On the edge of Washington's embassy quarter at 3200 Whitehaven Street is the Embassy of Denmark in the USA – a modernist building that borders the scenic Dumbarton Oaks Park to the south and west.
The land was bought in 1952 by the then ambassador, Henrik Kauffmann, and it is located in one of Washington's highest and best located areas. He made the land available for a new embassy to be built. The former embassy no longer met the current needs – it was not flexible enough in its layout. A new, modern building would be able to meet requirements for both safety and efficiency and require less maintenance. In addition, it was possible to establish an ambassador's residence in an adjacent building.
Vilhelm Lauritzen was guided by the functional requirements of this new building. The humid climate in Washington was markedly different from the Danish one, which made great demands on the choice of materials. Vilhelm Lauritzen wanted to create a practical workplace in a comfortable environment. He was very careful to make full use of the beautiful location and the easily accessible rural surroundings. For him, it was important that the users of the house could enjoy nature from as many places as possible when they stayed inside and outside.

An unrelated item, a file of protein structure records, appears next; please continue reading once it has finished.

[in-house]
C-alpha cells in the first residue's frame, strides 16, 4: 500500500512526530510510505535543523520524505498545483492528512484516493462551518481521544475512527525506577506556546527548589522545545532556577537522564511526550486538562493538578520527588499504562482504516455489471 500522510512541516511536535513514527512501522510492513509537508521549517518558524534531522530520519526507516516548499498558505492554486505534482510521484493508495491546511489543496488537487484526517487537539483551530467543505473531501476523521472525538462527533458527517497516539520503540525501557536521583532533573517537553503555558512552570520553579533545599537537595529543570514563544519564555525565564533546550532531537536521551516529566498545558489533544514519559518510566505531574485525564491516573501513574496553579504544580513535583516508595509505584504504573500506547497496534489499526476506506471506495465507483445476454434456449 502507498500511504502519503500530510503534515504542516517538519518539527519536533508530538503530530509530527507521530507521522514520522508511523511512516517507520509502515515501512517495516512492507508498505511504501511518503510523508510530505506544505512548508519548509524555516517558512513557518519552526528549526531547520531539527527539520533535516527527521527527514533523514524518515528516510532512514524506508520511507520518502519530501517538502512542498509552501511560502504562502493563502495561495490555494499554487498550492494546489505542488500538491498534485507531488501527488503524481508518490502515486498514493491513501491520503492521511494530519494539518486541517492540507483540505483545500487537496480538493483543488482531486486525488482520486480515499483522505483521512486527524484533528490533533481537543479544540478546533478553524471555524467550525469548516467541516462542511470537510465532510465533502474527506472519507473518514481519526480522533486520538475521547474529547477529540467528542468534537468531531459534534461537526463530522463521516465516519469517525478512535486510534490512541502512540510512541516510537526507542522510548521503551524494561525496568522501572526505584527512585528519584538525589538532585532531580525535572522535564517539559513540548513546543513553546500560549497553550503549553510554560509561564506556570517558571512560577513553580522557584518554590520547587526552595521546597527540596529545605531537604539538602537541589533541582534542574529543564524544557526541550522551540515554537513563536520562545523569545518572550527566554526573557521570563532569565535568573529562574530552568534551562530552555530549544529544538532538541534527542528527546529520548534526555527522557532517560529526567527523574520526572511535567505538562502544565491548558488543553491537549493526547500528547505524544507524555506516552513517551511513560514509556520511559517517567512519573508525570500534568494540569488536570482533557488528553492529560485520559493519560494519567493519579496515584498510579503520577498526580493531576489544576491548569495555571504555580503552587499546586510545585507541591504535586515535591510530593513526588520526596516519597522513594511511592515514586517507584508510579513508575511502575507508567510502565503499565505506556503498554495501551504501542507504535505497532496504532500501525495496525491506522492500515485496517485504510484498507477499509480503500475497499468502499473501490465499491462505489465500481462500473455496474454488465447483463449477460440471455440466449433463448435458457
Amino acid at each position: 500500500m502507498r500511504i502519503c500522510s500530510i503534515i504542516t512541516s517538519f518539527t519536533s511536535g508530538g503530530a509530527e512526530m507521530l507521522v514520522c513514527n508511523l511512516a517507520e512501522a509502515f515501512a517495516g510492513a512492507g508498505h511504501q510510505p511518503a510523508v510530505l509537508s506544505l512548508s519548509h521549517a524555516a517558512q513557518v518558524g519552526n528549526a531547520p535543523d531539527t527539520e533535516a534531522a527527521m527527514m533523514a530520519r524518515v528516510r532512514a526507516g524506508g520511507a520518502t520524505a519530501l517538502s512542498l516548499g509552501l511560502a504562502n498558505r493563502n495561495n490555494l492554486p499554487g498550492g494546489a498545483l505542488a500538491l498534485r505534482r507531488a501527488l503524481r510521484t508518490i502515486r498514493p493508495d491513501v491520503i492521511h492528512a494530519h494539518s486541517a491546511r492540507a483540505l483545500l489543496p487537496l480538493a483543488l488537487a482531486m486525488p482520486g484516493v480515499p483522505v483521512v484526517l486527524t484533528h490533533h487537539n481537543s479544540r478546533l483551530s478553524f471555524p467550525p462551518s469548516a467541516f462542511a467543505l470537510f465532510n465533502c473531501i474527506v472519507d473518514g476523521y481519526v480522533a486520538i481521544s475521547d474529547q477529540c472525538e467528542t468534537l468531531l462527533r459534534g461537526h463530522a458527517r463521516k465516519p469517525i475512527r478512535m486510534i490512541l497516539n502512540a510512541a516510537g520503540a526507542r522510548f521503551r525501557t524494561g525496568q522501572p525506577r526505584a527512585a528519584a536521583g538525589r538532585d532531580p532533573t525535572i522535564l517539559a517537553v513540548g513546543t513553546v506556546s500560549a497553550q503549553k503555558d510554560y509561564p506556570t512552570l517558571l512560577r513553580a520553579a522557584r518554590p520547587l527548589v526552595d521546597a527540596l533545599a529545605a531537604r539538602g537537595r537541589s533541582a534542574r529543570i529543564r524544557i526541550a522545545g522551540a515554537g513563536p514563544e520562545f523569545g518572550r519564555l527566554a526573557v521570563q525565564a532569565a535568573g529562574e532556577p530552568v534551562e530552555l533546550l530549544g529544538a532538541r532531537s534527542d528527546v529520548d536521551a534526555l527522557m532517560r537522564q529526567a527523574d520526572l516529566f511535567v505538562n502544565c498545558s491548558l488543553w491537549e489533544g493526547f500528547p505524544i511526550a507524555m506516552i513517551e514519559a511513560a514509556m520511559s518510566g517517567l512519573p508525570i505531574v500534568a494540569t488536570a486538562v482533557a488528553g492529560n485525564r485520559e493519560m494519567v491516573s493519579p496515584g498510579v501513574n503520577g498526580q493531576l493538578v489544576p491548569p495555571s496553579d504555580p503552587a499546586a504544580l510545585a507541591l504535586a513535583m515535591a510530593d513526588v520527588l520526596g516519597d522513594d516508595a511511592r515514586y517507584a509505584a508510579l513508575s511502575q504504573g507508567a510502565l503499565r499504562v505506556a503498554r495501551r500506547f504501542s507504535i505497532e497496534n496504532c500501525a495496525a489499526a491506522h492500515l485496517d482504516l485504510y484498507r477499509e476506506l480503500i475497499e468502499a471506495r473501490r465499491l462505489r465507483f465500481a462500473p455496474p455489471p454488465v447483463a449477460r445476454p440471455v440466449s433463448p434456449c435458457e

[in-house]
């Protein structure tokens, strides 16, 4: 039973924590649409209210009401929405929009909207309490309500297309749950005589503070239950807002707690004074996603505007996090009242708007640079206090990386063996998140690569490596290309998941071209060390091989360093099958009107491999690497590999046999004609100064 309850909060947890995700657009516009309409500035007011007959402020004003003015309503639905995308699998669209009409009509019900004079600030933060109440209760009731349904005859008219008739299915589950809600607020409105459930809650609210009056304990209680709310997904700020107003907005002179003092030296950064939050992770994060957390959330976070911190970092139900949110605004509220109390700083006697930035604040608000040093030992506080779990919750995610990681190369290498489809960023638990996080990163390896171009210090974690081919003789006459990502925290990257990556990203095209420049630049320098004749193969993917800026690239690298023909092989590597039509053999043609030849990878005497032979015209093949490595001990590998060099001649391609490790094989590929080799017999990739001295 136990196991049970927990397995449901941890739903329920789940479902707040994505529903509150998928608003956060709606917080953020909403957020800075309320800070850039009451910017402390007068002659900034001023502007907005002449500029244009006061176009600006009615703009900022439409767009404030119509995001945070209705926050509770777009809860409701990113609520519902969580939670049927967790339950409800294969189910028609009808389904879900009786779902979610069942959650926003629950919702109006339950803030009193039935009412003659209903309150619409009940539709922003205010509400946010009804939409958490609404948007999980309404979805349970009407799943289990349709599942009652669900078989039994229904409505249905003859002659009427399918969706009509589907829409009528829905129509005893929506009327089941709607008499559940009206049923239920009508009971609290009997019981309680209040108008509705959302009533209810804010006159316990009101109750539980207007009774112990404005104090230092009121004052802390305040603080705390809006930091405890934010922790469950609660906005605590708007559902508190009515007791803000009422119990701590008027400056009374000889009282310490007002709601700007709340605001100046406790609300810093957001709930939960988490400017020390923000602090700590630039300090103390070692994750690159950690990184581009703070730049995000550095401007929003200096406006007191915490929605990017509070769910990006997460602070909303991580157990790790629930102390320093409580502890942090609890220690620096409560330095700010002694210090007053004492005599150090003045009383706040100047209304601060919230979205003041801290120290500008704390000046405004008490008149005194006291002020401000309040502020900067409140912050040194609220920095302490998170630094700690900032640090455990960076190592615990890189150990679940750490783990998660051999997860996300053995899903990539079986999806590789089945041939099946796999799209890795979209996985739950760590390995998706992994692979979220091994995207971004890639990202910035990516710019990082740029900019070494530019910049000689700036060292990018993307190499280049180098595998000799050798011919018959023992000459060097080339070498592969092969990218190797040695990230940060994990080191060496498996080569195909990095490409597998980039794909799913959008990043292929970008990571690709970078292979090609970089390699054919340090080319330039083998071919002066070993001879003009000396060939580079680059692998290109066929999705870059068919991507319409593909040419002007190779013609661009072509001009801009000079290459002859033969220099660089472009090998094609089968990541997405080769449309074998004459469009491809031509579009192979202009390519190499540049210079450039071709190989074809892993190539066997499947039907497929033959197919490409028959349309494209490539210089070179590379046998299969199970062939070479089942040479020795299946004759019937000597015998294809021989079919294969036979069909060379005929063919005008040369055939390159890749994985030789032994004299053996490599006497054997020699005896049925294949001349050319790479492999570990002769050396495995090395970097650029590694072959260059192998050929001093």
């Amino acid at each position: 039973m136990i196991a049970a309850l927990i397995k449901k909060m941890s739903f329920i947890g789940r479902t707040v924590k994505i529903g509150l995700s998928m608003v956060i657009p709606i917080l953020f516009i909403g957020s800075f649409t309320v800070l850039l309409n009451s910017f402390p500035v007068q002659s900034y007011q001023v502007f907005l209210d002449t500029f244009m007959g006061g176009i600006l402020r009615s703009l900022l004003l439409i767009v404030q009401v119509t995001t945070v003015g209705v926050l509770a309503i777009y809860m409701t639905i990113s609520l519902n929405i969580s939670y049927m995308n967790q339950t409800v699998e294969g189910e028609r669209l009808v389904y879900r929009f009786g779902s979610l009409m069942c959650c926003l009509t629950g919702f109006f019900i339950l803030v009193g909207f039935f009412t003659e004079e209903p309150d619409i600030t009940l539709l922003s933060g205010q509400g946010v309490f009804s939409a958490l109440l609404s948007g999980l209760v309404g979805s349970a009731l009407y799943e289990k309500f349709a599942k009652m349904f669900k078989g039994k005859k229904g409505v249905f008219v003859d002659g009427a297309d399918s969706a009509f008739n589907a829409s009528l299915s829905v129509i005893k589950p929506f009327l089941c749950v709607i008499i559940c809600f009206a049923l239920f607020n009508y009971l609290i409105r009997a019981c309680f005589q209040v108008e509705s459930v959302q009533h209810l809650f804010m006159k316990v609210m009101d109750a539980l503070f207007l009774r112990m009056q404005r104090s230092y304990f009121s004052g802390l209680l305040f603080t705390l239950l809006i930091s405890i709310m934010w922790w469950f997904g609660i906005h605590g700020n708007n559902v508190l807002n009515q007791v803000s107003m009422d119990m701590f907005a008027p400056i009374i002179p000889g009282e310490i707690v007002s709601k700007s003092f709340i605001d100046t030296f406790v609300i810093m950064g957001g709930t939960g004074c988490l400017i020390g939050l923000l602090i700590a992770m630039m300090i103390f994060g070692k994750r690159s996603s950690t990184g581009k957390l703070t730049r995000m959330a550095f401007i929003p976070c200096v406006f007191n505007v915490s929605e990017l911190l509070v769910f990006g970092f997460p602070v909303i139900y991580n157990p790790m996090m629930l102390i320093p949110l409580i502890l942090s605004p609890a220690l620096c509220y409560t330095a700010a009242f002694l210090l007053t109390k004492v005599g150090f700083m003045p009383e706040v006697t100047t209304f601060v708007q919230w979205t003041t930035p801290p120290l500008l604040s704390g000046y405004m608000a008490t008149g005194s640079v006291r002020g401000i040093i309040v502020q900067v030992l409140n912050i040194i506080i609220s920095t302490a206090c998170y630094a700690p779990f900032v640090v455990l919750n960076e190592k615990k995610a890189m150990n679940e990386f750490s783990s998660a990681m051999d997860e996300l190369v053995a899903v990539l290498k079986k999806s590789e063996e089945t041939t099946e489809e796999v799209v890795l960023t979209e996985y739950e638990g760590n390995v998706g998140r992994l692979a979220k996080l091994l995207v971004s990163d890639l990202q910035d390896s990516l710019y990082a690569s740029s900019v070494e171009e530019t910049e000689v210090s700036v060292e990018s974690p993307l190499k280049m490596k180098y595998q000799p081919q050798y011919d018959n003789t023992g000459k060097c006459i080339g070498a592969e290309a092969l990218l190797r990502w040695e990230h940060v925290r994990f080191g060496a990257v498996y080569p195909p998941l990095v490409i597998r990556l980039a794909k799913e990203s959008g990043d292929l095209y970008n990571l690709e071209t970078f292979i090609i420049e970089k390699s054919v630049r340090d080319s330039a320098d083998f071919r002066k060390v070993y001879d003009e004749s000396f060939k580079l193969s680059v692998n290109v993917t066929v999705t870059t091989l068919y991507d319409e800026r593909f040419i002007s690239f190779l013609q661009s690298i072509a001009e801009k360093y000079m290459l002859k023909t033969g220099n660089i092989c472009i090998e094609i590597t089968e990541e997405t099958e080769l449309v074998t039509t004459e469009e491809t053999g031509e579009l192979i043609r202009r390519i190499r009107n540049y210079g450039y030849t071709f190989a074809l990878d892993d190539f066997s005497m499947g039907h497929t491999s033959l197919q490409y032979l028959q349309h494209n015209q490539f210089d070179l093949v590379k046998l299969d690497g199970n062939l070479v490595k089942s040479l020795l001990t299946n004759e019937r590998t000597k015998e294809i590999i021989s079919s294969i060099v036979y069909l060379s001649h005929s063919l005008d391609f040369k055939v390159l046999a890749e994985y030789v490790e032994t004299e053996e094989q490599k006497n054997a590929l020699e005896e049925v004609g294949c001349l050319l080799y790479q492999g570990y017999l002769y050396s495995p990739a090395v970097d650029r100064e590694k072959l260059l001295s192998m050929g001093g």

As an extension of the residential part, a garden pool was built with a view towards the trees. It was originally given to the "ladies of the embassy" by Ambassador Henrik Kauffmann.
Rich facade design in Greenlandic marble - furnished by Finn Juhl The different functions were clearly expressed in the facades. The office wing appeared anonymous and restrained, while the residence received a richer facade design with balconies, sliding doors, shutters and free-standing columns. The exterior of the building appeared simple, light and friendly. It was built in reinforced concrete and both inside and outside it was covered with Greenlandic marble.
The Ministry of Foreign Affairs also asked Vilhelm Lauritzen to design the home, as they wanted it to represent Danish design. Vilhelm Lauritzen therefore asked his friend and colleague Finn Juhl, who was previously employed at the design studio 1937-46, for assistance.
"The Ministry for Foreign Affairs in Copenhagen asked me to arrange the furnishings and at the same time told me that it should be representative of modern Danish design. I felt that is was a very demanding job – which could be better done, if I asked my friend Finn Juhl, who, I think, is known also in this country as a very fine designer, to take over the most important part of the job, the furnishing of the residence. I am glad he did it and I feel he has done a very fine job.”
– Vilhelm Lauritzen on the collaboration with Finn Juhl in his inaugural speech.